Quality failings in smear screen testing for women are becoming a disturbing feature of the NHS’s cervical screening programme, according to the findings of a recent report by the National Audit Office.
Sir John Bourn, the head of the National Audit Office, an independent watchdog, said the failings had led to the deaths of women who had wrongly been told their smear was normal. And he added that many others had suffered avoidable harm as a result of inadequate service levels.
According to Bourn, the national programme, which costs £130 million a year, showed particular shortfalls in failing to adequately screen women from ethnic minorities, unskilled manual workers and those in poor economic circumstances.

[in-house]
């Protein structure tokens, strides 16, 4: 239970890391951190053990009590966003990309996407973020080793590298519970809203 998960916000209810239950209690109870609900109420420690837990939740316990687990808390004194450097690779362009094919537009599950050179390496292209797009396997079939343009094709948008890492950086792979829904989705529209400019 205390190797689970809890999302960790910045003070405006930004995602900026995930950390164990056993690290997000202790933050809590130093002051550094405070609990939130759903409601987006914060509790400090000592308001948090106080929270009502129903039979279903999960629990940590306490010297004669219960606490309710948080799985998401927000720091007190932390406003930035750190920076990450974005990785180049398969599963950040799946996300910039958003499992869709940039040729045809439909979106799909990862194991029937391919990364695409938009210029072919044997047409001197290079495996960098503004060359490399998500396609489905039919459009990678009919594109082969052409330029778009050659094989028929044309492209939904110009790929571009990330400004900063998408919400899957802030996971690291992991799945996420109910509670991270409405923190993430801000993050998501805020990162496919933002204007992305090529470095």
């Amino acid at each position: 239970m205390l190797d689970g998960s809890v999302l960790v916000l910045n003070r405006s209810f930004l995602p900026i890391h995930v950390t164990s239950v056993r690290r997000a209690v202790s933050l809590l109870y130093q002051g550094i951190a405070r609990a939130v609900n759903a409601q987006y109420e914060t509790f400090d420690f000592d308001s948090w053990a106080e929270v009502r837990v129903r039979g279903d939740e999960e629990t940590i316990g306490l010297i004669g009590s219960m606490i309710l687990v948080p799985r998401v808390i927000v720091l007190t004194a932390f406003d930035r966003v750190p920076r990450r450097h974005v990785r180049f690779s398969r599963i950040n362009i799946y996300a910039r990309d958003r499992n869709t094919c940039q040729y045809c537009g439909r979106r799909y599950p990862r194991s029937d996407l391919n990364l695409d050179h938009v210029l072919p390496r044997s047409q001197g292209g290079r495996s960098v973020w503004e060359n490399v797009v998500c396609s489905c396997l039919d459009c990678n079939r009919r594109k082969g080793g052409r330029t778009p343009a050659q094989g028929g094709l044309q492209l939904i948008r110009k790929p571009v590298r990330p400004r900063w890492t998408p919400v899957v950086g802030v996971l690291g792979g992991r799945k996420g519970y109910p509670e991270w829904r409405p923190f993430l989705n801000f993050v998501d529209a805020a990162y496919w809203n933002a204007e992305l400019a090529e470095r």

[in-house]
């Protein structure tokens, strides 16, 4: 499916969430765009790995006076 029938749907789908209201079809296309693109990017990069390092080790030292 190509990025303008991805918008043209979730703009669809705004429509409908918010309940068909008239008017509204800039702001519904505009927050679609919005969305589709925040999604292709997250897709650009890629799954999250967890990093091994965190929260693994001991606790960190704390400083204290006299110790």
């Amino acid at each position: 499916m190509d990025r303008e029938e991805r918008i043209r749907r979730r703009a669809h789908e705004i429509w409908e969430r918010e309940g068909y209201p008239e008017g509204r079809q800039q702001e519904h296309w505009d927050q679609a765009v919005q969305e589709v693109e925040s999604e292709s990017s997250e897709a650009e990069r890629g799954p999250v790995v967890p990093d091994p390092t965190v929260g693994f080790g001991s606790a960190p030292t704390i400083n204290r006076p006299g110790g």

He also believed women had to wait too long to receive their smear results.
Among the recommendations in the report, Bourn hoped to see more steps taken to minimise errors and to improve quality assurance so that any remaining mistakes could be detected much more rapidly.
Bourn also welcomed the steps taken by the NHS Executive to respond to the results of an enquiry that detected serious failings at Kent and Canterbury Hospitals NHS Trust.